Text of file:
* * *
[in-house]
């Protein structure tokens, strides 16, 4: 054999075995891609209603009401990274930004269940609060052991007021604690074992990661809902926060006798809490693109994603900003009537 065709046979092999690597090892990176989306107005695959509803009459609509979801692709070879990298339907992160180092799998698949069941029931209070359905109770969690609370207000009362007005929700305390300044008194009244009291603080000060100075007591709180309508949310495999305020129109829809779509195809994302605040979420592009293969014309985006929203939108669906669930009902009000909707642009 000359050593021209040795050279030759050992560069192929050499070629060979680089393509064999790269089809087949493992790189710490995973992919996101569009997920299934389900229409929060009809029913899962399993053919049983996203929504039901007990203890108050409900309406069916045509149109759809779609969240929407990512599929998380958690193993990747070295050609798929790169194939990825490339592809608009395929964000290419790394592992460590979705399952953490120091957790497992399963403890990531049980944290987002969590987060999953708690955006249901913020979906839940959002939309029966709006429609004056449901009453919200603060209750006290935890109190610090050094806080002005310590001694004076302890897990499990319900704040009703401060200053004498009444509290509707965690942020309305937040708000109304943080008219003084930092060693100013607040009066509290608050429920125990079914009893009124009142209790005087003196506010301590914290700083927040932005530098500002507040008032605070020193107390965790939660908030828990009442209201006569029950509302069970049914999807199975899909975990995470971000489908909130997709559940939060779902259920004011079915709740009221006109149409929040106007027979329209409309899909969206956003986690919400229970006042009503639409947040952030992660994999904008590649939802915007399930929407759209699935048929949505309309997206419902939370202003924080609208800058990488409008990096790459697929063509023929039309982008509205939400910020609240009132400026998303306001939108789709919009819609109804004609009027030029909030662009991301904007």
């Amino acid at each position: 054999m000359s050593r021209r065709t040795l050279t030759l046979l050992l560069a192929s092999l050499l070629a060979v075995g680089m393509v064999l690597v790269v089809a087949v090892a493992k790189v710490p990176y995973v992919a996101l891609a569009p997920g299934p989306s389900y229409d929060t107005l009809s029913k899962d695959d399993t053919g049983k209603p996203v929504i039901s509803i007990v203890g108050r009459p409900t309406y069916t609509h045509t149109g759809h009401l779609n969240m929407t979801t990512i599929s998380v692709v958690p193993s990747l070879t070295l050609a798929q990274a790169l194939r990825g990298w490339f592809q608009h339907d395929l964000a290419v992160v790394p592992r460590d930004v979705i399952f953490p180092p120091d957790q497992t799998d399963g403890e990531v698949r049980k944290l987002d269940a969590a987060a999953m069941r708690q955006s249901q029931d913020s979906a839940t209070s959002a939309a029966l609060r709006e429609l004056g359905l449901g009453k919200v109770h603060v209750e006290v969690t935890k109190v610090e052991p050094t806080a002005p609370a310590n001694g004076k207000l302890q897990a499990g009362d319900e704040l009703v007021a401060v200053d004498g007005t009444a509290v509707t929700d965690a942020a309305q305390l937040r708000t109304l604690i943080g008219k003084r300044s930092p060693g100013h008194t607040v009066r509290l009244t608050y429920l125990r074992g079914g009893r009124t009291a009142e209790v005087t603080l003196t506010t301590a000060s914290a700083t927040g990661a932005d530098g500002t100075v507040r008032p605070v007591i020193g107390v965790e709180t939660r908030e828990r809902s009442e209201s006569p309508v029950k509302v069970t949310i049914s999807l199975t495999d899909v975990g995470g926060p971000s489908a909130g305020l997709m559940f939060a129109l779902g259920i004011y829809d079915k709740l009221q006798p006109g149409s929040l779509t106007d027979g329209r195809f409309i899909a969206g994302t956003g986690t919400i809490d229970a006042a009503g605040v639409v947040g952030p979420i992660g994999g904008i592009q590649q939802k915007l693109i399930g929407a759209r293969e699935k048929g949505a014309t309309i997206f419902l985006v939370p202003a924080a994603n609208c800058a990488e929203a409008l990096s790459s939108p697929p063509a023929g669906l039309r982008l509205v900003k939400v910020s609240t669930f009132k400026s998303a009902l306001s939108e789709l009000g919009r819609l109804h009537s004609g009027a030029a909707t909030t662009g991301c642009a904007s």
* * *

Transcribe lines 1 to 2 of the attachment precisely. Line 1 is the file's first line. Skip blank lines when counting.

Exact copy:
[in-house]
């Protein structure tokens, strides 16, 4: 054999075995891609209603009401990274930004269940609060052991007021604690074992990661809902926060006798809490693109994603900003009537 065709046979092999690597090892990176989306107005695959509803009459609509979801692709070879990298339907992160180092799998698949069941029931209070359905109770969690609370207000009362007005929700305390300044008194009244009291603080000060100075007591709180309508949310495999305020129109829809779509195809994302605040979420592009293969014309985006929203939108669906669930009902009000909707642009 000359050593021209040795050279030759050992560069192929050499070629060979680089393509064999790269089809087949493992790189710490995973992919996101569009997920299934389900229409929060009809029913899962399993053919049983996203929504039901007990203890108050409900309406069916045509149109759809779609969240929407990512599929998380958690193993990747070295050609798929790169194939990825490339592809608009395929964000290419790394592992460590979705399952953490120091957790497992399963403890990531049980944290987002969590987060999953708690955006249901913020979906839940959002939309029966709006429609004056449901009453919200603060209750006290935890109190610090050094806080002005310590001694004076302890897990499990319900704040009703401060200053004498009444509290509707965690942020309305937040708000109304943080008219003084930092060693100013607040009066509290608050429920125990079914009893009124009142209790005087003196506010301590914290700083927040932005530098500002507040008032605070020193107390965790939660908030828990009442209201006569029950509302069970049914999807199975899909975990995470971000489908909130997709559940939060779902259920004011079915709740009221006109149409929040106007027979329209409309899909969206956003986690919400229970006042009503639409947040952030992660994999904008590649939802915007399930929407759209699935048929949505309309997206419902939370202003924080609208800058990488409008990096790459697929063509023929039309982008509205939400910020609240009132400026998303306001939108789709919009819609109804004609009027030029909030662009991301904007």